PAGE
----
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Press release: Furlough pay may be based on wages from two years ago

Published on 3 March 2021

The Low Incomes Tax Reform Group (LITRG) point out that furlough pay from now until September 2021 could be based on two-year-old pay data and would not take into account recent pay rises, including the April 2021 minimum wage rate rise, if existing rules remain in place.

Illustration of a press release on a computer

The government is extending the Job Retention Scheme until September 2021. The Budget confirms that it will continue in its current form until the end of June 2021. As the economy reopens and demand returns, the government will require increased employer contributions until September 2021.

LITRG say the furlough scheme is a lifeline for small employers, but point out that the JRS has now been in place since March 2020. By the scheduled current end date of September 2021, the JRS will have therefore run for more than 18 months – which, the group say, will cause complexities in some employees’ furlough pay calculations.

Victoria Todd, Head of LITRG, says:

“HMRC have already confirmed that for some variably paid employees, when working out their furlough pay for the corresponding period in March and April 2021, wages for March 2019 and April 2019 must be used for the ‘higher of’ calculation and not March 2020 and April 20201.

“Without this change, the relevant reference periods employers use to calculate the JRS grant would overlap with periods during which the JRS has been running. This could result in employers basing furlough pay for March and April 2021 on periods during which the employee was on furlough and may have had only 80% pay, meaning their furlough pay for these months could be 80% of 80% of wages, which would be unfair.

“If the calculations from May 2021 onwards follow this same methodology, it is important for both employers and employees to be aware that some future furlough pay calculations could, counter-intuitively, be based on two-year-old pay data.”

LITRG also point out that this methodology means that variably paid furloughed workers will not feel the benefit of any pay rises they may have received, including National Minimum Wage pay rises in April 2021, until they are back at work.

Victoria Todd continues:

“The government have today confirmed the minimum wage rates from 1 April 2021. We know that some staff currently on furlough are on the minimum wage and we also know that some sectors like hospitality, won’t fully reopen for some months.

“Because of the look back when calculating furlough pay, workers who are expecting a National Living Wage rise to £8.91 from 1 April 2021 for example, won’t see the benefit of this while they remain on furlough. The furlough pay calculation will also bypass the £8.72 rate rise in April 2020. This is likely to come as an unwelcome surprise to employees.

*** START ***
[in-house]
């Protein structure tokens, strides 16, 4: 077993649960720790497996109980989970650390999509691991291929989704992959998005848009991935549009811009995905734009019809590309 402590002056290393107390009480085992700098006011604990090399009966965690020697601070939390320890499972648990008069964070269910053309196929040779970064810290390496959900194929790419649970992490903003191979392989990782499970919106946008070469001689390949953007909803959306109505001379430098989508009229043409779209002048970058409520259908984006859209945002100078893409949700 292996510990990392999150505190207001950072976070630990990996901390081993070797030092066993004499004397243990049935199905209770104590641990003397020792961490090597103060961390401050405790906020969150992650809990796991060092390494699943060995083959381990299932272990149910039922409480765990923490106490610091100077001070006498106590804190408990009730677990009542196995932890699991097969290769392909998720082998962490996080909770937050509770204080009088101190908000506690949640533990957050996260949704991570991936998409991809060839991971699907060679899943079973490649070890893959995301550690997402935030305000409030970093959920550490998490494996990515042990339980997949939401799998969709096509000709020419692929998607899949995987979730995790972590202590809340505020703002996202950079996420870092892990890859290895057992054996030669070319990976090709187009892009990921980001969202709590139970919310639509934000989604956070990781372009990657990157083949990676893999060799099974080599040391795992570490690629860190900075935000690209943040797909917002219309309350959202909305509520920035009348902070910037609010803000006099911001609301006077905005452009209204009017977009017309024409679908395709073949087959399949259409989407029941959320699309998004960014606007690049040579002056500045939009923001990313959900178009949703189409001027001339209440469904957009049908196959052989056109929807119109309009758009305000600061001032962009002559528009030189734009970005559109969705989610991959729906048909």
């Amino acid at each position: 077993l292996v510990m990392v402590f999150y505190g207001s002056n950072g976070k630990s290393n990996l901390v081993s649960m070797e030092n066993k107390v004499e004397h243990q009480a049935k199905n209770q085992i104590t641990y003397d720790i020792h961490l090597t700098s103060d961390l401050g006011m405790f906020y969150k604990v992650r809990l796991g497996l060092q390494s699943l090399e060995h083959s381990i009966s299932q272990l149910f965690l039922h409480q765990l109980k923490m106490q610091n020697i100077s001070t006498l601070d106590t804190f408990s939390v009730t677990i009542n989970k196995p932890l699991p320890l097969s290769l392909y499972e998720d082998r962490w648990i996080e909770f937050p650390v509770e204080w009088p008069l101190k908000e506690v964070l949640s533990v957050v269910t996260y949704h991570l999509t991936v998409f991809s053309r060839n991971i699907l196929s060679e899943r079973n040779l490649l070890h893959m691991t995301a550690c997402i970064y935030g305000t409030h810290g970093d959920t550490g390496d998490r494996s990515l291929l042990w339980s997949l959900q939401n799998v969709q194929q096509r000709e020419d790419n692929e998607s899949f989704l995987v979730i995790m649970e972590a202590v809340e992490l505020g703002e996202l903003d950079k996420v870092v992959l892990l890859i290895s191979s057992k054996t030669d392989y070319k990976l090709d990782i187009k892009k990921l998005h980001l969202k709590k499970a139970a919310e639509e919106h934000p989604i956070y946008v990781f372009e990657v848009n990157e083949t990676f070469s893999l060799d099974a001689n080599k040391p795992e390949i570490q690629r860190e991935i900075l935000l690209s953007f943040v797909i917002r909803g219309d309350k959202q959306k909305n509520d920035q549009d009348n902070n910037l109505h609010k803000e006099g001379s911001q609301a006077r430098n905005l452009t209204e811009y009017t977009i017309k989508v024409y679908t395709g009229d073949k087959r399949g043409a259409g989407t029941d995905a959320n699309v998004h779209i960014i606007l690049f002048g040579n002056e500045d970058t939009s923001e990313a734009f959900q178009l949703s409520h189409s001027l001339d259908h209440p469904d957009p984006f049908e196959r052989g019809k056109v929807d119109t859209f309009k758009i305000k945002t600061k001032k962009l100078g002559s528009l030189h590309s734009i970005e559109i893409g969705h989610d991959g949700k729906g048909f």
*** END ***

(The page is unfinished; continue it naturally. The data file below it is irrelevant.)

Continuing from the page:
“This could feel quite unfair, but, practically speaking, finding a solution presents challenges. Higher pay rates could be used, but then you have the problem that overall, weekly or monthly pay is likely to be lower in 2020 or 2021 anyway, due to the impact of lockdown on working hours skewing the result.

“As an example, say you have Dav, who is variably paid, according to the hours he works. Dav’s furlough pay for April 2021 will be based on his monthly pay in April 2019 of £1,100 which was calculated using the then NMW rate of £8.21. The alternative is that his furlough pay for April 2021 is based on the higher minimum wage rate in force in April 2020 or April 2021 but with actually a much lower monthly pay amount, due to it being a furlough period, which would be to his detriment.

“The only way around this is for employers to do many better off calculations to work out what might give the best outcome. But there has to be a balance between doing the right thing for an individual employee and making things administratively manageable for employers. Adding further complexity to an already complicated scheme means employers may simply refuse to furlough people.”

Notes for editors

  1. Under the Job Retention Scheme, for employees whose pay varies and who were previously furloughed or eligible to be furloughed under the original scheme (running from March 2020 to 31 October 2020), employers should calculate their ‘usual wages’ based on the higher of: The wages earned in the corresponding calendar period in the previous tax year or the average wages payable in the tax year 2019 to 2020

Low Incomes Tax Reform Group

The LITRG is an initiative of the Chartered Institute of Taxation (CIOT) to give a voice to the unrepresented. Since 1998 LITRG has been working to improve the policy and processes of the tax, tax credits and associated welfare systems for the benefit of those on low incomes.

The CIOT is the leading professional body in the United Kingdom concerned solely with taxation. The CIOT is an educational charity, promoting education and study of the administration and practice of taxation. One of our key aims is to work for a better, more efficient, tax system for all affected by it – taxpayers, their advisers and the authorities. The CIOT’s work covers all aspects of taxation, including direct and indirect taxes and duties. The CIOT’s 19,000 members have the practising title of ‘Chartered Tax Adviser’ and the designatory letters ‘CTA’, to represent the leading tax qualification.

Media contact: CIOT External Relations Team 0207 340 2702 and out of hours contact George Crozier 07740 477 374


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